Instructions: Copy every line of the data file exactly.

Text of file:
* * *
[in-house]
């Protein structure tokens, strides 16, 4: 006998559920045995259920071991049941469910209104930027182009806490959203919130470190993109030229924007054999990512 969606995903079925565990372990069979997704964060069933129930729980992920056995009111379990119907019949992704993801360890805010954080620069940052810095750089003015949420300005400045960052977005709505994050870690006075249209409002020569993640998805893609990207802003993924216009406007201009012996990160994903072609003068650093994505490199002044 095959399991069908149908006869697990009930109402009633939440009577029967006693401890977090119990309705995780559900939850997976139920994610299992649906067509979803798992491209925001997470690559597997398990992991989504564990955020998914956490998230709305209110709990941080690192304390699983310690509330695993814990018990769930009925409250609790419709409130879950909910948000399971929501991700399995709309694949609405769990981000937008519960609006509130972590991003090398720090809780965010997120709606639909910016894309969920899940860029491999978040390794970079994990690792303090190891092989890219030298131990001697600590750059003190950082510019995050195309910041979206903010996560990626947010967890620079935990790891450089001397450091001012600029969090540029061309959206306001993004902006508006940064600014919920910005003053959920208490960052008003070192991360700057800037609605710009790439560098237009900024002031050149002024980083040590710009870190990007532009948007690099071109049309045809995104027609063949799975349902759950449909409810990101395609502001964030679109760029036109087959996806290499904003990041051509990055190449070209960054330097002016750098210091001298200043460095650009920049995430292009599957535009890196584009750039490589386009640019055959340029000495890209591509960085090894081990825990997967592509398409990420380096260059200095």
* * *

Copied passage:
[in-house]
């Protein structure tokens, strides 16, 4: 006998559920045995259920071991049941469910209104930027182009806490959203919130470190993109030229924007054999990512 969606995903079925565990372990069979997704964060069933129930729980992920056995009111379990119907019949992704993801360890805010954080620069940052810095750089003015949420300005400045960052977005709505994050870690006075249209409002020569993640998805893609990207802003993924216009406007201009012996990160994903072609003068650093994505490199002044 095959399991069908149908006869697990009930109402009633939440009577029967006693401890977090119990309705995780559900939850997976139920994610299992649906067509979803798992491209925001997470690559597997398990992991989504564990955020998914956490998230709305209110709990941080690192304390699983310690509330695993814990018990769930009925409250609790419709409130879950909910948000399971929501991700399995709309694949609405769990981000937008519960609006509130972590991003090398720090809780965010997120709606639909910016894309969920899940860029491999978040390794970079994990690792303090190891092989890219030298131990001697600590750059003190950082510019995050195309910041979206903010996560990626947010967890620079935990790891450089001397450091001012600029969090540029061309959206306001993004902006508006940064600014919920910005003053959920208490960052008003070192991360700057800037609605710009790439560098237009900024002031050149002024980083040590710009870190990007532009948007690099071109049309045809995104027609063949799975349902759950449909409810990101395609502001964030679109760029036109087959996806290499904003990041051509990055190449070209960054330097002016750098210091001298200043460095650009920049995430292009599957535009890196584009750039490589386009640019055959340029000495890209591509960085090894081990825990997967592509398409990420380096260059200095």